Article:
Indexing an infinite world

Indexing an infinite world

Indexing an infinite world

Listen to people speak about search engines (I’m speaking at a search engine marketing conference today), and you’ll hear one word a lot: index. The role of a search engine marketer is to get their client’s sites, products or services, to the top of the relevant indexes.

The problem with this is that an index is, by definition, finite. However fast the sum of sites and content on the web is growing, right now its scope is still essentially finite. It takes a huge amount of smarts and a great whack of processing power, but search engines can index pretty much everything people might want to find.

Indexing the physical

What happens when the supply of content scales exponentially? We’re already seeing a dramatic increase in automated content creation. People are using programmatic techniques to create everything from news articles, to t-shirt slogans, to phone case covers, to children’s videos. This trend is only going to increase, particularly with the growing ability to remix existing content in new and disturbing ways.

But this is just the beginning. The real game-changer is ubiquitous cameras coupled with machine learning.

World on film

Imagine that most of the population spends most of the day walking around with a camera, capturing everything around them. (How will this happen? I’ve written about that here.)

Now imagine the output of all those cameras is piped through machine learning systems that doesn’t just recognise objects, it understands their state and context. Is that bottle full or empty? Is it in a kitchen or a bathroom? What’s that text on the front of it? Can I scan that barcode?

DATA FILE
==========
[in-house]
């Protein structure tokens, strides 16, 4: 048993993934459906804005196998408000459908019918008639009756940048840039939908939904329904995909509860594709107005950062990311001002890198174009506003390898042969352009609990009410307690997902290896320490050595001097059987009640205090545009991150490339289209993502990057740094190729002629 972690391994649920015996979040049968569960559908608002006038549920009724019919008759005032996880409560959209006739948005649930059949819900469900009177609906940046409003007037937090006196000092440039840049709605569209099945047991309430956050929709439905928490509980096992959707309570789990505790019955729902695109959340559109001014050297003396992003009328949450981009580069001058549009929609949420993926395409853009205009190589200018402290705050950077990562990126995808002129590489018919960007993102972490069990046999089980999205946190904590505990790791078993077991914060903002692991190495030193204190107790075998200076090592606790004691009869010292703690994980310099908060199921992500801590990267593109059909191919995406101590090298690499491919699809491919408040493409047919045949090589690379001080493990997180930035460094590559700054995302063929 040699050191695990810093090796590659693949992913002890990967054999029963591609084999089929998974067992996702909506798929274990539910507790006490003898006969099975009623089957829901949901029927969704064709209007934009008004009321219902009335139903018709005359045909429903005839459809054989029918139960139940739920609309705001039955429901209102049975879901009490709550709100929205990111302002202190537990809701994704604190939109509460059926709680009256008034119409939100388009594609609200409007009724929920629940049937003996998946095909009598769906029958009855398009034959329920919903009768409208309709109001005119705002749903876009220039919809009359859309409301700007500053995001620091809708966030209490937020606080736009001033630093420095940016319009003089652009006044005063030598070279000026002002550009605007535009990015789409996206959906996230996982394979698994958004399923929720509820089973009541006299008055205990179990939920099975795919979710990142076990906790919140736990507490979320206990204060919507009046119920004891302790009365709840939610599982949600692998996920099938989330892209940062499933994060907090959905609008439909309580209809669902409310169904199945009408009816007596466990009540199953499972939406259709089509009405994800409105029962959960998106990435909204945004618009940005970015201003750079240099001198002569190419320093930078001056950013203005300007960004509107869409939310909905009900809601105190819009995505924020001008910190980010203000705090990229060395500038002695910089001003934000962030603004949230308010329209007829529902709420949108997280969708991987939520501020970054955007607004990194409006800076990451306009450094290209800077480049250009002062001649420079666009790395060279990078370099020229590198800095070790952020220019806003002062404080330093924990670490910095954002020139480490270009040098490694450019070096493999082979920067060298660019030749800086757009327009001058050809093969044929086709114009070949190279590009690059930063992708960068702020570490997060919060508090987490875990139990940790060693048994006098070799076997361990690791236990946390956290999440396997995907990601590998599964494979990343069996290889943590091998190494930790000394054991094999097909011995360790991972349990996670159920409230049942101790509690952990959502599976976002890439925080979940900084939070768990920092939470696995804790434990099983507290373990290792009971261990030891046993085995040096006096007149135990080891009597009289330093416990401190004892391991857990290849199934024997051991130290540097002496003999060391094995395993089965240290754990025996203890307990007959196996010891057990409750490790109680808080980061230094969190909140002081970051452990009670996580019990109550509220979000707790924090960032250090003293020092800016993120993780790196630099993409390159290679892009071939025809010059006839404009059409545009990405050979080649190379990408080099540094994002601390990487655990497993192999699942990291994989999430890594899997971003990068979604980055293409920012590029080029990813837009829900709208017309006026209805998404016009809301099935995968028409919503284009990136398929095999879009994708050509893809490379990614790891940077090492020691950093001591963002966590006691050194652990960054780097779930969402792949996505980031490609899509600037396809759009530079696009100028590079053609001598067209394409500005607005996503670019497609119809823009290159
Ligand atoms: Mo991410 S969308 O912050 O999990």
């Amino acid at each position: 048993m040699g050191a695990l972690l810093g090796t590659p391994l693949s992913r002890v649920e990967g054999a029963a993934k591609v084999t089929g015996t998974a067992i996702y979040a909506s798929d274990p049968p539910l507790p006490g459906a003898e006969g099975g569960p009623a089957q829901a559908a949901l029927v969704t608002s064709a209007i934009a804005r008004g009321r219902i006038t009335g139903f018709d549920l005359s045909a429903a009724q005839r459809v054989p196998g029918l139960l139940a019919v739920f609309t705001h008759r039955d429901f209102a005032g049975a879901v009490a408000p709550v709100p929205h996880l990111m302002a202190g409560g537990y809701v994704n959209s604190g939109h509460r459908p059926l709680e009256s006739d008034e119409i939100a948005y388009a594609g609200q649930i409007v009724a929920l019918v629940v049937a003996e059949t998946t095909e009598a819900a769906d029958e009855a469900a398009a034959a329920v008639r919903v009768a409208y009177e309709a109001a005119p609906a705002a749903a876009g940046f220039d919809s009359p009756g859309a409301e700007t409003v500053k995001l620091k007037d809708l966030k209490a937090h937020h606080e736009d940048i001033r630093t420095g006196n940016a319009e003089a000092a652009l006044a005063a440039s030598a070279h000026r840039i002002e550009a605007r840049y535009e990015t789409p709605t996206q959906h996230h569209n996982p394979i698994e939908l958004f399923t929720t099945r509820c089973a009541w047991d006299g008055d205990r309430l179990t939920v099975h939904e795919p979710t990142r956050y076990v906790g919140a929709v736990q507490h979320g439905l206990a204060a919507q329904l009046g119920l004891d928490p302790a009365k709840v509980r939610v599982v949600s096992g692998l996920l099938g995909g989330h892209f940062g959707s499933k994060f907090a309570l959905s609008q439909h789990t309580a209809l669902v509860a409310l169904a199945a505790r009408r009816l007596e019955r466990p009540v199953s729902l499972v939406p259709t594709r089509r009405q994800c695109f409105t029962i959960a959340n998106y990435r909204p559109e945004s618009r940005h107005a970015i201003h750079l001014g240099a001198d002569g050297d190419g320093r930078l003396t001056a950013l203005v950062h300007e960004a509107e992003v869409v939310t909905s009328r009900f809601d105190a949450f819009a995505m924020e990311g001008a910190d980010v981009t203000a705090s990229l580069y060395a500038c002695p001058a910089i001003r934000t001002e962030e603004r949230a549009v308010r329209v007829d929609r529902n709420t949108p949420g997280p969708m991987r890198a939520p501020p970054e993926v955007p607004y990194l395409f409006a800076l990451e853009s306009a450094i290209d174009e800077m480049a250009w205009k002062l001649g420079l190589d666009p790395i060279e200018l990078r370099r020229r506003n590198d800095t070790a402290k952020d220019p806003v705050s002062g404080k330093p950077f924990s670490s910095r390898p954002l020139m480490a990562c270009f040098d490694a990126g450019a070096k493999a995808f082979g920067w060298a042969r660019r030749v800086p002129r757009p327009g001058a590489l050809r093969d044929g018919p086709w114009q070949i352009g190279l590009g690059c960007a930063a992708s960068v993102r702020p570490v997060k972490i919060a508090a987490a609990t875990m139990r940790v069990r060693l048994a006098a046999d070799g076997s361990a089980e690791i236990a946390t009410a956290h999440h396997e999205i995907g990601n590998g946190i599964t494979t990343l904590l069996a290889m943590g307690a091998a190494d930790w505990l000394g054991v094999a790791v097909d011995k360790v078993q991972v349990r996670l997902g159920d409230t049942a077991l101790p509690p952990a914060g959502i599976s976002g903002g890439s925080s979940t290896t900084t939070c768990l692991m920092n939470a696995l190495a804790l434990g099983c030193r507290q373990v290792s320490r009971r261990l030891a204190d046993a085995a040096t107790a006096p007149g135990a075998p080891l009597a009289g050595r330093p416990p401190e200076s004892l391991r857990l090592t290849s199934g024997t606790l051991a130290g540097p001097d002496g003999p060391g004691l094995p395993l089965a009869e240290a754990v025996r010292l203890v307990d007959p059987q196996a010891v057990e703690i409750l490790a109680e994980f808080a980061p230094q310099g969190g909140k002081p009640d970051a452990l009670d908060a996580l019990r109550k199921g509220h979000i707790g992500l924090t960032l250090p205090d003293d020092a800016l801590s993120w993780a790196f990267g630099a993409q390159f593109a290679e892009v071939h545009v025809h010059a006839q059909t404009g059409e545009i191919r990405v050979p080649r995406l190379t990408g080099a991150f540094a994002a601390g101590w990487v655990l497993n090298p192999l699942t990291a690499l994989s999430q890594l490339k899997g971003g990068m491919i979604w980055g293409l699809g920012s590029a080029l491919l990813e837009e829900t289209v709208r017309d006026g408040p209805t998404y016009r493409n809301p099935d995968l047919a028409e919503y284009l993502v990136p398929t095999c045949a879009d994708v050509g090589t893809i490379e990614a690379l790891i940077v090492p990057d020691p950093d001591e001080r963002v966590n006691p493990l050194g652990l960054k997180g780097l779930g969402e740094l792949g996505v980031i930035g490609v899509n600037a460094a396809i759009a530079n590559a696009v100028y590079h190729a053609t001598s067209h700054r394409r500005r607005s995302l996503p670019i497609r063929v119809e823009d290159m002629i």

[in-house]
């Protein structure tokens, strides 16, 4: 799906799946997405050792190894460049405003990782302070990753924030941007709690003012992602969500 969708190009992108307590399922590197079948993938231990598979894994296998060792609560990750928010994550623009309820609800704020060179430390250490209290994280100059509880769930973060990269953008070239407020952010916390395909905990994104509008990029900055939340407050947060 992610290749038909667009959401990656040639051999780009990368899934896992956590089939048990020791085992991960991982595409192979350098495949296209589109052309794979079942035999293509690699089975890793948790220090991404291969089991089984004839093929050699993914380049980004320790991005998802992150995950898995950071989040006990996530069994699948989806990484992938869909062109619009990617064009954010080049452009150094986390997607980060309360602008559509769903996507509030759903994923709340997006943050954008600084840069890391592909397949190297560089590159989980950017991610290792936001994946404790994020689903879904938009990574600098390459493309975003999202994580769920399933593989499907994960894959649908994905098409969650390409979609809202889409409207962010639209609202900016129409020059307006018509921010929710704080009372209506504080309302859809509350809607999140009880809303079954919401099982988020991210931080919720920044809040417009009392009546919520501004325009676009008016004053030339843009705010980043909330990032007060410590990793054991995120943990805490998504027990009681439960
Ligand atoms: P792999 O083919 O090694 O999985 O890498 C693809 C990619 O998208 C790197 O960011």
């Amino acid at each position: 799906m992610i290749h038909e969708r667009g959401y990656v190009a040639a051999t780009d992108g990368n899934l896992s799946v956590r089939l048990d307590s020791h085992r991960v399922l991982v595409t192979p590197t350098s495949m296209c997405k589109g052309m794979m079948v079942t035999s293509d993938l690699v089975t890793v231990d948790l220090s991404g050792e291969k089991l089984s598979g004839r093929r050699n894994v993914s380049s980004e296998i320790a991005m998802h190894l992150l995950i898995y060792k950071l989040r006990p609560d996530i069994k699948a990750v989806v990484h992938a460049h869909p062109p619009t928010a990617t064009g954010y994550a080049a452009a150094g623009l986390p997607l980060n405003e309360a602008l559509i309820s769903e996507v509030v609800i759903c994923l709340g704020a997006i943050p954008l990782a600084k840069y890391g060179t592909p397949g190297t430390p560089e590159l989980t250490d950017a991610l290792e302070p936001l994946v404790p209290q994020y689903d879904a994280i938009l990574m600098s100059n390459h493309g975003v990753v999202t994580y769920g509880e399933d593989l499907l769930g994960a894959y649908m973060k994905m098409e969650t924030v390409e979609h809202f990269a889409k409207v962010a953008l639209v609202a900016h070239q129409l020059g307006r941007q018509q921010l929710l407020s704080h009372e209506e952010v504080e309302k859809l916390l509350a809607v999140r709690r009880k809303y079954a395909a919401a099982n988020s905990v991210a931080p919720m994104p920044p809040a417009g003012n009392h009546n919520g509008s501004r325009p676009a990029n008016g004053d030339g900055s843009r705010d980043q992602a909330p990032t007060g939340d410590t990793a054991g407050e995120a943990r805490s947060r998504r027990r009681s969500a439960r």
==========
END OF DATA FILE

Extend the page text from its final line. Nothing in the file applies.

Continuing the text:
Every person, place, object, and state is indexed in ultra-high resolution, in real time.

Now the index of possible answers to any search query is essentially infinite. How does search work in this context?

Personalised perceptions

Firstly, I think it has to be hugely personalised. The engines searching for us will need a deep understanding of us and our needs in order to filter signal from noise.

To some extent they have this already: all our search results are personalised by our location and previous behaviour, amongst other signals. But they might need more information to match our needs more precisely: emotion, health, social graph and more.

Second, I think more of the process will be automated. Machines will effectively pre-search for us based on their understanding of our needs and often present us with results before we have formulated the question.

Narrow viewpoints

These shifts present enormous challenges and risks. The risk that our worldview is narrowed. The risk that our buying behaviours are essentially controlled.

That’s why I’m increasingly of the opinion that the machines we let do this on our behalf — tomorrow’s discovery engines — must work for us. That means we must pay for them, not trade access to them for our personal data. And it means we must understand them: they cannot be a black box.

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This article is by Tom Cheesewright. This post forms part of the Future of Business series. For more posts on this subject, visit the Future of Business page.

Tom Cheesewright

Futurist speaker Tom Cheesewright is one of the UK's leading commentators on technology and tomorrow. Tom has worked with a huge range of organisations across a variety of markets, to help them to see a clear vision of tomorrow, share that vision and respond with agility. Tom draws on his experience to create original, compelling talks that are keyed to the experience of the audience but which surprise and shock with unexpected facts and examples.

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